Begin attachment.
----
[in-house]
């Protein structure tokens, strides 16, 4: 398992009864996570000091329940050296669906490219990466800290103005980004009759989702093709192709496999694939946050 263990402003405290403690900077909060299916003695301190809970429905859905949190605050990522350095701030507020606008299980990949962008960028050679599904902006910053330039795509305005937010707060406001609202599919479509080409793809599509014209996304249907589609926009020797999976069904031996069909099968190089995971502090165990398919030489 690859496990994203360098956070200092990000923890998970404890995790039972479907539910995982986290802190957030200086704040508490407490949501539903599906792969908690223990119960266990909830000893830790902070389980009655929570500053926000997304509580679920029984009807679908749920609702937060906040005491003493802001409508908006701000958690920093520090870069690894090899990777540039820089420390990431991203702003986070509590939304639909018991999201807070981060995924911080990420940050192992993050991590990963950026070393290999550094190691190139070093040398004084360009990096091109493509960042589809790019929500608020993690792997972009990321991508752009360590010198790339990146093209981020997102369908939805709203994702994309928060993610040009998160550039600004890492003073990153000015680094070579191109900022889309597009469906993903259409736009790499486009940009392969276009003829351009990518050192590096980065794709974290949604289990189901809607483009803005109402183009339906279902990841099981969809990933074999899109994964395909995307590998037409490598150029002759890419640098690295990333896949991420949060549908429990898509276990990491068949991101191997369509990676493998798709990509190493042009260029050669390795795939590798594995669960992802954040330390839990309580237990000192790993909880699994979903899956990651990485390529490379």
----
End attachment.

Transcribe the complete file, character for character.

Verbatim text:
[in-house]
């Protein structure tokens, strides 16, 4: 398992009864996570000091329940050296669906490219990466800290103005980004009759989702093709192709496999694939946050 263990402003405290403690900077909060299916003695301190809970429905859905949190605050990522350095701030507020606008299980990949962008960028050679599904902006910053330039795509305005937010707060406001609202599919479509080409793809599509014209996304249907589609926009020797999976069904031996069909099968190089995971502090165990398919030489 690859496990994203360098956070200092990000923890998970404890995790039972479907539910995982986290802190957030200086704040508490407490949501539903599906792969908690223990119960266990909830000893830790902070389980009655929570500053926000997304509580679920029984009807679908749920609702937060906040005491003493802001409508908006701000958690920093520090870069690894090899990777540039820089420390990431991203702003986070509590939304639909018991999201807070981060995924911080990420940050192992993050991590990963950026070393290999550094190691190139070093040398004084360009990096091109493509960042589809790019929500608020993690792997972009990321991508752009360590010198790339990146093209981020997102369908939805709203994702994309928060993610040009998160550039600004890492003073990153000015680094070579191109900022889309597009469906993903259409736009790499486009940009392969276009003829351009990518050192590096980065794709974290949604289990189901809607483009803005109402183009339906279902990841099981969809990933074999899109994964395909995307590998037409490598150029002759890419640098690295990333896949991420949060549908429990898509276990990491068949991101191997369509990676493998798709990509190493042009260029050669390795795939590798594995669960992802954040330390839990309580237990000192790993909880699994979903899956990651990485390529490379």